Taking a rickshaw on the way to lunch and having a gold flake ciggie overlooking the impressive and somehow dystopian 1920’s – 60’s high rise buildings of CP made me feel more in ‘place’. Apparently, apart from Chandigarh, Le Corbusier designed a few building around this area as well. Had a much desired glass of wine on the concrete revolving building with the fellows and the Unbox and BC crew, overlooking the sunset of the impressive Delhi skyline. India has a long history of wine production with a few local varieties, brought over by the Persians at the time of the Indus Valley civilisation (around 3000 BC) and the excellent climate for viticulture that even allows some areas to have two crops over a year. It was a very nice Cabernet Sauvignon from the Maharastara region and I was happy to knock off 200rps from the original price after a bit of haggling, since although good, wine here is definitely not the cheapest.
[Another Indian wonder I discovered that day thanx to Padmini is the all mighty D’Cold, barred from being exported abroad but rich enough in paracetamol and caffeine to wipe out any muscle ache, headache, fever and remnants of jet lag… It even gives you a little high! Perfect to put you on your feet in case you’re feeling ill and there is no direct access to a warm bed]
I haven’t been to Delhi in 15 years… A lot has changed in that period, namely the creation of the metro that allows for fast and efficient commuting between the centre and all the satellite towns that have become an integral part of city. Small clusters of inhabitants back then, now sprawling hubs of the creative industries and multinationals that have set base here and the growing middle class. I had my first masala tea in Gurgaon, one of these suburbs where we’re located, enjoying the winter sun and trying hard to identify memories of place.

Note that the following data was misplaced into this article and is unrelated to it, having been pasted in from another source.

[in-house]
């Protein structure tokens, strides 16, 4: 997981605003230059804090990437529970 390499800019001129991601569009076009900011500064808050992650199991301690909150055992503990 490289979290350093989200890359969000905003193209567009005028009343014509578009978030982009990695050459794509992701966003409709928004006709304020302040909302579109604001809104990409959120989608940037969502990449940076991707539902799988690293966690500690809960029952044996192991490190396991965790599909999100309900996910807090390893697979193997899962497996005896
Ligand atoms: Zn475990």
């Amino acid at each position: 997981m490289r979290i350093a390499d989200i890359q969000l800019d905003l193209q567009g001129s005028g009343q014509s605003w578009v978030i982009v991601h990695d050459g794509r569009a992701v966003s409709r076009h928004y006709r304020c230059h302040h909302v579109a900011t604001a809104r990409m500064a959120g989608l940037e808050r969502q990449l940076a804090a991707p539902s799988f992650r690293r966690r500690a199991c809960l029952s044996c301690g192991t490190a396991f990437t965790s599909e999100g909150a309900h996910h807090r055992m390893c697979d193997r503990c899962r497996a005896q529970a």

People mention the growing gap between rich and poor and the effects of the economic crisis but it’s hard to identify them amongst the thousands of commuters, shopping centres and luxury apartments that spring up like mushrooms the whole way between the centre and the outskirts. According to my generally not very accurate guide book, by 2035 India will have reached 3rd place in the largest economy countdown, next to China and the US.
Through the ‘Crossing of Death’, a two triple lane road with no traffic lights, Churnjeet and I had our first ‘meeting’ at the Marriot. The nutella jars presented neatly within lighten glass compounds like precious Fabergé eggs made me laugh (yummy signifiers of modernity and affluence) but the delicious Dal Mackhni and slow roast lamb on the bone proved to be a great cure for the jet lag and the perfect addition to our encounter and the initial discussions around Punjab and the project.